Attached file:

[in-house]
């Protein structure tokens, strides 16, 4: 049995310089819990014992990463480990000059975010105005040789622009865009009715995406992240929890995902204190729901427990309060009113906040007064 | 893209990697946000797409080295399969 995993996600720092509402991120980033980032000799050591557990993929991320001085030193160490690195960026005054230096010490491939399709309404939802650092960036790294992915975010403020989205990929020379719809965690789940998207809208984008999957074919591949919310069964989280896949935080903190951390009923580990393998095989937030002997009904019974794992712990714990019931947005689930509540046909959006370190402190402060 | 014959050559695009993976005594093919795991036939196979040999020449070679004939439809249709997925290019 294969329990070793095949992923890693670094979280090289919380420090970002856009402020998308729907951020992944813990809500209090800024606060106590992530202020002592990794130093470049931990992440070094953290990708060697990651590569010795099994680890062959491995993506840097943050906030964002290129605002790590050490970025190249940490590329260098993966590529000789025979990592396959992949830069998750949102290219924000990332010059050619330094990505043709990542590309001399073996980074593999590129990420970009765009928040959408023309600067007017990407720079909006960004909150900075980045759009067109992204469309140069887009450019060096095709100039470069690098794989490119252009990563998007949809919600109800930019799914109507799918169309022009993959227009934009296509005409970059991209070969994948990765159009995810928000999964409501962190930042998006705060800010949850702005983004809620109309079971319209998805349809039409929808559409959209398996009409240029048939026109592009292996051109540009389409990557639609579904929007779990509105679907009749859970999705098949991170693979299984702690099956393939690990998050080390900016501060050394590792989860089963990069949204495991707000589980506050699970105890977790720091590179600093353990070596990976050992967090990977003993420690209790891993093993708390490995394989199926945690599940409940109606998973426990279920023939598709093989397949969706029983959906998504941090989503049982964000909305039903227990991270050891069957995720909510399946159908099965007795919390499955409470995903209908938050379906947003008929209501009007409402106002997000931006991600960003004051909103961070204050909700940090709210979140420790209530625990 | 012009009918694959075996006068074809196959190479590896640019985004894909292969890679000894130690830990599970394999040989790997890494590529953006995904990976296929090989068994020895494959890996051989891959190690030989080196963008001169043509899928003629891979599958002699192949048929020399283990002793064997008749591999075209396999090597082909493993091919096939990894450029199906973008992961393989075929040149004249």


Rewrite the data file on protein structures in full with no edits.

[in-house]
């Protein structure tokens, strides 16, 4: 049995310089819990014992990463480990000059975010105005040789622009865009009715995406992240929890995902204190729901427990309060009113906040007064 | 893209990697946000797409080295399969 995993996600720092509402991120980033980032000799050591557990993929991320001085030193160490690195960026005054230096010490491939399709309404939802650092960036790294992915975010403020989205990929020379719809965690789940998207809208984008999957074919591949919310069964989280896949935080903190951390009923580990393998095989937030002997009904019974794992712990714990019931947005689930509540046909959006370190402190402060 | 014959050559695009993976005594093919795991036939196979040999020449070679004939439809249709997925290019 294969329990070793095949992923890693670094979280090289919380420090970002856009402020998308729907951020992944813990809500209090800024606060106590992530202020002592990794130093470049931990992440070094953290990708060697990651590569010795099994680890062959491995993506840097943050906030964002290129605002790590050490970025190249940490590329260098993966590529000789025979990592396959992949830069998750949102290219924000990332010059050619330094990505043709990542590309001399073996980074593999590129990420970009765009928040959408023309600067007017990407720079909006960004909150900075980045759009067109992204469309140069887009450019060096095709100039470069690098794989490119252009990563998007949809919600109800930019799914109507799918169309022009993959227009934009296509005409970059991209070969994948990765159009995810928000999964409501962190930042998006705060800010949850702005983004809620109309079971319209998805349809039409929808559409959209398996009409240029048939026109592009292996051109540009389409990557639609579904929007779990509105679907009749859970999705098949991170693979299984702690099956393939690990998050080390900016501060050394590792989860089963990069949204495991707000589980506050699970105890977790720091590179600093353990070596990976050992967090990977003993420690209790891993093993708390490995394989199926945690599940409940109606998973426990279920023939598709093989397949969706029983959906998504941090989503049982964000909305039903227990991270050891069957995720909510399946159908099965007795919390499955409470995903209908938050379906947003008929209501009007409402106002997000931006991600960003004051909103961070204050909700940090709210979140420790209530625990 | 012009009918694959075996006068074809196959190479590896640019985004894909292969890679000894130690830990599970394999040989790997890494590529953006995904990976296929090989068994020895494959890996051989891959190690030989080196963008001169043509899928003629891979599958002699192949048929020399283990002793064997008749591999075209396999090597082909493993091919096939990894450029199906973008992961393989075929040149004249």